Business people know the importance of a great smile, but teeth can wear down over time and your enamel can discolor. And that’s when many of us consider porcelain dental veneers. These are thin shells that are laid onto the teeth and bonded to the surface.

Although veneers can be made of different materials, porcelain is the best option for its durability and realistic appearance. They also require less removal of the tooth’s original surface. Dental veneers have come a long way in the last two decades.

I needed porcelain veneers for dental health and restorative reasons — important for preserving my teeth. It was also an opportunity to have a smile makeover that would result in natural-looking, straighter, whiter and more even teeth that will last a long time.

How many? 14 — eight on top and six on the bottom.

My Dental Veneers (Temporary and Porcelain Veneers): 

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Many people get veneers for their own reasons or those that are similar to mine, and I know that I’m not alone in getting them. According to a 2013 state of the industry by the American Academy of Cosmetic Dentistry, veneers are the third most frequently performed procedure by cosmetic dentists (coming behind crowns and bonding). 64% receive 4 or more veneers while 20% get veneers for their entire smile zone (as I did). About 60% of cosmetic dentistry patients are female and 40% are male. And 56% who get veneers are between the ages of 31-50.

Choosing Dental Veneers

If you’re going to consider veneers, it’s really critical that you select a highly experienced cosmetic dentist. Mine? Sheldon Seidman, DDS, of Smile Chicago. Dr. Seidman is committed to using the finest technology and materials, and he’s a highly recognized cosmetic dentist in the Chicago area. And that’s why I also deferred to his recommendation for the best shape and shade of white that would meet my needs. My final veneers began with a tooth shade that was similar to my original teeth, but with a bleach color added to it. It’s actually a few shades down from the brightest so that they appear natural.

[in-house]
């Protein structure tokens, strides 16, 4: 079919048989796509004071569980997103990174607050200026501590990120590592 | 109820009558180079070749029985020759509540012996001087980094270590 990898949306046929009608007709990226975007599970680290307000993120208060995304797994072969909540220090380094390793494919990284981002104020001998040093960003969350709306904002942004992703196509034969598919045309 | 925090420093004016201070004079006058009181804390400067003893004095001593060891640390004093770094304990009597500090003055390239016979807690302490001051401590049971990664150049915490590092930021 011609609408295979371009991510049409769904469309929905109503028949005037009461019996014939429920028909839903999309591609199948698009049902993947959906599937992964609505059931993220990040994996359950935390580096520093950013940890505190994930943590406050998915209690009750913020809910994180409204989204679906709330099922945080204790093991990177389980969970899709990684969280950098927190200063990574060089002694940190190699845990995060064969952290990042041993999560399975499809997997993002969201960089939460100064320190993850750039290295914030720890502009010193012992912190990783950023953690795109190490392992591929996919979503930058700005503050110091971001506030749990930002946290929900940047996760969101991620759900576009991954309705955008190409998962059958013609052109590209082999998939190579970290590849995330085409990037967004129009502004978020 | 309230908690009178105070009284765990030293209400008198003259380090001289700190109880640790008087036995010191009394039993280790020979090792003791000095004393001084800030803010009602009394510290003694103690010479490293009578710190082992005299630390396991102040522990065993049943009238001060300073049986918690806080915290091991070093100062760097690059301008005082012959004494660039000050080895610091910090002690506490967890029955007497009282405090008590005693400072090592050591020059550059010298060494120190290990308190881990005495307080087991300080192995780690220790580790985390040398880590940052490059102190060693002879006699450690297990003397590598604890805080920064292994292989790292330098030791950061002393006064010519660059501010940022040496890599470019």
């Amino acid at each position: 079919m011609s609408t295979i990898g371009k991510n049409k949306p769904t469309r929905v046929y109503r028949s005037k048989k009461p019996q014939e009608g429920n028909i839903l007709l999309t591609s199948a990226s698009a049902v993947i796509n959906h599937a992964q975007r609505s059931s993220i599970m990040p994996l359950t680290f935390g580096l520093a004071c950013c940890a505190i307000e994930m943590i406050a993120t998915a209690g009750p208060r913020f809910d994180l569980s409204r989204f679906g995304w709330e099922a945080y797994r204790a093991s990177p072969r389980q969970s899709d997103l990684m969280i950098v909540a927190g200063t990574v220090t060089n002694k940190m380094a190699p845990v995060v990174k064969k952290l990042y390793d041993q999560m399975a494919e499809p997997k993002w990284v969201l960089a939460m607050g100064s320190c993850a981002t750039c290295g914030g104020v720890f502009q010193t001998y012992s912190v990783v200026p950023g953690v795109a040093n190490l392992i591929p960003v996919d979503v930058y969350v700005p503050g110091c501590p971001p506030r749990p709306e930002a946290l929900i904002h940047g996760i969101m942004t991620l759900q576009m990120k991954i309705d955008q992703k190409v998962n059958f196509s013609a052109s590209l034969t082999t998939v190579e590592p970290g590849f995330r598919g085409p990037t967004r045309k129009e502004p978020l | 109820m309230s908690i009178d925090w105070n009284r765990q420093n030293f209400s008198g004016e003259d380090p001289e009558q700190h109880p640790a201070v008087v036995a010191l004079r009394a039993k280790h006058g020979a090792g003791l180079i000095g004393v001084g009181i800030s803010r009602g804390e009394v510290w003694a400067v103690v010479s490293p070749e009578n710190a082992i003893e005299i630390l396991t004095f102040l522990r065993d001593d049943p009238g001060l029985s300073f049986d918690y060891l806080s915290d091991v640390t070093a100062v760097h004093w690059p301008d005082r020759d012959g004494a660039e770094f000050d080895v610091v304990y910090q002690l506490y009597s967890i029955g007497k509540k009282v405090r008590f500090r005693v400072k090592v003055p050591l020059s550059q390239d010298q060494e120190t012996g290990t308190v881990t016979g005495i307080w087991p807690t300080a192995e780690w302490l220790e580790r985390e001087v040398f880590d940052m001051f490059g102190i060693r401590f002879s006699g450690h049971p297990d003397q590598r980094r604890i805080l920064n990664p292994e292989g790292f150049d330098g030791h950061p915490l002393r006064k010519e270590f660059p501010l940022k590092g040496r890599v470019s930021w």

Before making the decision, my hygienist Cheryl had mentioned along the way that I would likely be an excellent candidate for veneers. I also discussed my interest in obtaining veneers and discussed the appropriate options with Dr. Seidman during one of my routine dental visits.

After I made the decision, I searched the web for stories of others who chose to get veneers. I wanted to know why they did it, what should I expect along the way, and how they felt about their results. To be sure, Dr. Seidman provides plenty of information on his web site and during his initial consultation (he has also been my regular dentist for more than 10 years, so I have developed a comfort level with his work).

If you’re also searching the web for similar stories and reading mine, I suspect you’re a bit like me, and you’ll find it helpful to learn as much as possible. That’s why I decided to also share my experience in case it helps others. (Plus, people who take care of their dental health are likely to also enjoy the other travel, hotel, spa and lifestyle reviews on our site.)

Because you’re probably wondering, I’ll jump to the end of the story at this point and let you know that I feel great about my final results.